the preface

Multiple studies across the world, credited and peer reviewed, present strong evidence that iron deficiency has and continues to be the world’s most common nutritional deficiency. This being the case we have sought to review the facts across multiple sources and present a summary of the findings across a 3-part article series.

The first of these articles will report on the unified agreement across multiple sources of research to give evidence that iron deficiency is indeed our most common nutritional deficiency problem that can lead to anemia. In addition a definition of anemia and an overview of study suggesting that iron deficiency is the main cause leading to anemia.

The second article will build on the facts surrounding iron deficiency and iron deficiency anemia for where these nutritional disorders are a concern for pregnant women. An overview of the symptoms and impacts on the mother and her unborn baby and for the child in early childhood years.

The third and final article will present advice from Dr Gary Swift on preventative action towards iron deficiency and treatment response for pregnant women who show signs of anemia.

Iron deficiency anemia – an introduction

Let us now begin first with defining iron deficiency.

The World Health Organisation presents a definition within its 2001 release ‘Iron Deficiency Anaemia Assessment, Prevention, and Control – A guide for programme managers’

““Iron deficiency is defined as a condition in which there are no mobilizable

iron stores and in which signs of a compromised supply of iron to tissues,

including the erythron, are noted. The more severe stages of iron deficiency

are associated with anemia.”

Jeffery L. Miller works at the Molecular Medicine Branch, National Institute of Diabetes and Digestive and Kidney Diseases, National Institute of Health in Bethesda, Maryland. Miller explains that iron deficiency related anemia occurs when,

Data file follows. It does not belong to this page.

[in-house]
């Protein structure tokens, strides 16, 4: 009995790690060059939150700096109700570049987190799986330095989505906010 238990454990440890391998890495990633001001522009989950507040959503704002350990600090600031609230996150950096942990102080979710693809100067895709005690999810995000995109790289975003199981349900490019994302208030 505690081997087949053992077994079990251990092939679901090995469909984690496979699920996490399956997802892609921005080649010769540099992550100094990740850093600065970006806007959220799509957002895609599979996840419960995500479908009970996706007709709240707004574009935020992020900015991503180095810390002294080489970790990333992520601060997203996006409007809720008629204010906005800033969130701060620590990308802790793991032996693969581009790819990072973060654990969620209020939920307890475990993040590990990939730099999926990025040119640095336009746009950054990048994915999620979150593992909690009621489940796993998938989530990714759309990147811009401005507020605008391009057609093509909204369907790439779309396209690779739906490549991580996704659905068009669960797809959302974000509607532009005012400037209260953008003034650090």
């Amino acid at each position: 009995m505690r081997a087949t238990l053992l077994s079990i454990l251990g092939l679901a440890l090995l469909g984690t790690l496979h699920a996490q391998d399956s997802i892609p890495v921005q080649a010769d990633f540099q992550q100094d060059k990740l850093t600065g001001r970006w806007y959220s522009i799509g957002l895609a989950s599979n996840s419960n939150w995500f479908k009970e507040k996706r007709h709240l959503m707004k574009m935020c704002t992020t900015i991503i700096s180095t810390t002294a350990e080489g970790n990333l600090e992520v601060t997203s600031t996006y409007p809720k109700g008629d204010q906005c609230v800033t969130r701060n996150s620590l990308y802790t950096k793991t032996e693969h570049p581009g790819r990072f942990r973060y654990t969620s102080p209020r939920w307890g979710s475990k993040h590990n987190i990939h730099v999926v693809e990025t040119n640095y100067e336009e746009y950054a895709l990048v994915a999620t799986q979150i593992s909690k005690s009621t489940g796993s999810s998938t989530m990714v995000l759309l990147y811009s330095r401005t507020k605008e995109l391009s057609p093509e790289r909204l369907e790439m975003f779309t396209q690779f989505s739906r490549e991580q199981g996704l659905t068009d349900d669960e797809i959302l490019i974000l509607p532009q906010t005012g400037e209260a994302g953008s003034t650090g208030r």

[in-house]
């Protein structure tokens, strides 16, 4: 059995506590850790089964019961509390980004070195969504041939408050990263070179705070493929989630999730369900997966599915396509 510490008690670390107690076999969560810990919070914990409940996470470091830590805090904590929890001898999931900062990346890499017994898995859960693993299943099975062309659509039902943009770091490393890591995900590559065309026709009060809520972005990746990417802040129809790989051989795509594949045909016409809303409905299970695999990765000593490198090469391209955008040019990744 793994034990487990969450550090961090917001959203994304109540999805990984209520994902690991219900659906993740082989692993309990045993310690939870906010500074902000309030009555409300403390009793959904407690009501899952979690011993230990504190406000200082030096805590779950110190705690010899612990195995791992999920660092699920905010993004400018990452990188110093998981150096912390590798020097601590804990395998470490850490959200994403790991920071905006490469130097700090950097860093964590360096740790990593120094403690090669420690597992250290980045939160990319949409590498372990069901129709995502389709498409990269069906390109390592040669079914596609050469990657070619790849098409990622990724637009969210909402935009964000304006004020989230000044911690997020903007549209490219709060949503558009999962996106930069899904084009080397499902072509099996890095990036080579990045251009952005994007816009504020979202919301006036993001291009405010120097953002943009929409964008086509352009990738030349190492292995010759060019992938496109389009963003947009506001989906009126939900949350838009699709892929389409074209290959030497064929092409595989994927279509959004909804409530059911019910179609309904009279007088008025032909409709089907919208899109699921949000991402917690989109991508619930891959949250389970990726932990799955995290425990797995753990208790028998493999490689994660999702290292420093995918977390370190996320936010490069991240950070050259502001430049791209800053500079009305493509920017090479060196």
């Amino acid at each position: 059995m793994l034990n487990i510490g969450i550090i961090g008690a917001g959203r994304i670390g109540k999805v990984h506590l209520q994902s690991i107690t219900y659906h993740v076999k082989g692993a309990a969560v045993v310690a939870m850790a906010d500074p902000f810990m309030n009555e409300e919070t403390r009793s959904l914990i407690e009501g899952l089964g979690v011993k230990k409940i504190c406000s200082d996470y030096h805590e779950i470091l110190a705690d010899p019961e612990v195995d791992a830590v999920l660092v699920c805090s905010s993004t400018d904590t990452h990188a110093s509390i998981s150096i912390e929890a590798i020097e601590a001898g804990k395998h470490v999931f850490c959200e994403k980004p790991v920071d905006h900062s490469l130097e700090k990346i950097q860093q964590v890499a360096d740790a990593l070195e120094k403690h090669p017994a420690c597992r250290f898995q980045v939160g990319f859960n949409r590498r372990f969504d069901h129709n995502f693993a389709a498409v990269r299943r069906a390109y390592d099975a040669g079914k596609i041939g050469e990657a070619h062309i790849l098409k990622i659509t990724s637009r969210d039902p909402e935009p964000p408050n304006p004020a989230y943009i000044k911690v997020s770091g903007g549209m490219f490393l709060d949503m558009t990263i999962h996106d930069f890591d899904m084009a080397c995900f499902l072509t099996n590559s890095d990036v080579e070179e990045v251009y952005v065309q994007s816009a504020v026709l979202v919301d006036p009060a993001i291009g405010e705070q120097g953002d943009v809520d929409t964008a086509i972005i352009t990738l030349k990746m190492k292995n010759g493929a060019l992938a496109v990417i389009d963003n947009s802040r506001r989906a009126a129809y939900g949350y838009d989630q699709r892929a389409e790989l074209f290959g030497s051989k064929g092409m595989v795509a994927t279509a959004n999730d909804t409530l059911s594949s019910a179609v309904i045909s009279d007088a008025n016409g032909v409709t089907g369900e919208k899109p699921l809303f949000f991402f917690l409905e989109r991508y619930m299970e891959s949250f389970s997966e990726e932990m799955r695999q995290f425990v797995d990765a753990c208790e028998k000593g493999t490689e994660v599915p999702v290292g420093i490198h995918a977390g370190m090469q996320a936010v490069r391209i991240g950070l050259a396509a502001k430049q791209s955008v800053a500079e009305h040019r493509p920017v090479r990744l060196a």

“the balance of iron intake, iron stores, and the body’s loss of iron are insufficient to fully support production of erythrocytes. Iron deficiency anemia rarely causes death, but the impact on human health is significant.”

Krafft, Murray-Kolb, and NilsMilman are professional contributors for the division of Obstetrics, Department Obstetrics and Gynecology in University Hospital Zurich. Their 2012 publication supports the notion that iron deficiency is,

“…still the world’s most common nutritional deficiency, and generally, iron deficiency anemia is the most prevalent form of anemia.”

According to Veng-Pedersen et al, anemia is related to a decrease in red blood cell (RBC) mass.

“The function of the RBC is to deliver oxygen from the lungs to the tissues and carbon dioxide from the tissues to the lungs. This is accomplished by using hemoglobin (Hb), a tetramer protein composed of heme and globin. Anemia impairs the body’s ability for gas exchange by decreasing the number of RBCs transporting oxygen and carbon dioxide”

Seeming that the functions of our body are reliant upon regular oxygen supply, anemia indeed presents significant concerns to the long term health of an individual. Australian dietician, Dr Amanda Patterson, said that whilst Australia does not have as high a level of iron deficiency within its population compared to the rest of the world, the level itself is still unacceptable. Her comments in a 2011 article posted on healthyfoodguide.com held the view that “25–30 per cent of women of childbearing age have a moderate form of iron deficiency.”

Patterson’s remarks hint at a warning for women to consider maintaining healthy iron levels when they are at childbearing age. Her position is indeed not isolated and our 2nd article will address this in more detail.

references
  1. WORLD HEALTH ORGANISATION 2001. Iron Deficiency Anaemia. Assessment, Prevention, and Control – A guide for programme managers. Geneva, World Health Organization.
  2. Iron Deficiency Anemia: A Common and Curable Disease. Jeffery L. Miller. Molecular Medicine Branch, National Institute of Diabetes and Digestive and Kidney Diseases,
  3. National Institutes of Health, Bethesda, Maryland 20892. Cold Spring Harb Perspect Med 2013; doi: 10.1101/cshperspect.a011866 originally published online April 23, 2013. Published by Cold Spring Harbor Laboratory Press.
  4. http://www.healthyfoodguide.com.au/articles/2011/july/are-you-at-risk-how-to-avoid-australias-top-dietary-deficiencies#sthash.QyjYVoNd.dpuf
  5. Veng-Pedersen P, Chapel S, Schmidt RL, Al-Huniti NH, Cook RT, Widness JA. An integrated pharmacodynamic analysis of erythropoietin, reticulocyte, and hemoglobin responses in acute anemia.Pharm Res. Nov 2002;19(11):1630-5.